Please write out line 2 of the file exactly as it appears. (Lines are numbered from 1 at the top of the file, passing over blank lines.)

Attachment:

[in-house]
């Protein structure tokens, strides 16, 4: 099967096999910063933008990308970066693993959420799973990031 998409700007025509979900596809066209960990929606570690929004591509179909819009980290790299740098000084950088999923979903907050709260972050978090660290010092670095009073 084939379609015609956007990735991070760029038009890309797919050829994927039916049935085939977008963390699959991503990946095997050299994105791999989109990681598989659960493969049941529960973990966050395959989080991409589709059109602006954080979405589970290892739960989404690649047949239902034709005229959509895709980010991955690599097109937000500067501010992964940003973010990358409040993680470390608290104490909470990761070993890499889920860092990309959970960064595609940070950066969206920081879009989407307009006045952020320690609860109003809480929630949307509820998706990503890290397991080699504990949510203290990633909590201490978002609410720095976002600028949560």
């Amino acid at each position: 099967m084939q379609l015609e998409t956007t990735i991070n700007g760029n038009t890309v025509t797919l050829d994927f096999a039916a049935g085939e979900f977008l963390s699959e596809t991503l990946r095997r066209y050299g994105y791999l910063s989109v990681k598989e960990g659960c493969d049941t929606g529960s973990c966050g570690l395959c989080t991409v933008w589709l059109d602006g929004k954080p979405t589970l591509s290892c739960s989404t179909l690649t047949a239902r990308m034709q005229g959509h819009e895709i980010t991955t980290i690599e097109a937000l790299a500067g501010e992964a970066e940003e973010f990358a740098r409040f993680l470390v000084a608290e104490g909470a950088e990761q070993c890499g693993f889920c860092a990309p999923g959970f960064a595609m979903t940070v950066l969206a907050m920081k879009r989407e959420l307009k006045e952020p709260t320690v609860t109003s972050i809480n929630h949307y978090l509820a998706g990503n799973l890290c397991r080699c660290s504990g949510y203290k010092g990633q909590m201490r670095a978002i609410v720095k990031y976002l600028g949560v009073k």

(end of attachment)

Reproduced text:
């Protein structure tokens, strides 16, 4: 099967096999910063933008990308970066693993959420799973990031 998409700007025509979900596809066209960990929606570690929004591509179909819009980290790299740098000084950088999923979903907050709260972050978090660290010092670095009073 084939379609015609956007990735991070760029038009890309797919050829994927039916049935085939977008963390699959991503990946095997050299994105791999989109990681598989659960493969049941529960973990966050395959989080991409589709059109602006954080979405589970290892739960989404690649047949239902034709005229959509895709980010991955690599097109937000500067501010992964940003973010990358409040993680470390608290104490909470990761070993890499889920860092990309959970960064595609940070950066969206920081879009989407307009006045952020320690609860109003809480929630949307509820998706990503890290397991080699504990949510203290990633909590201490978002609410720095976002600028949560």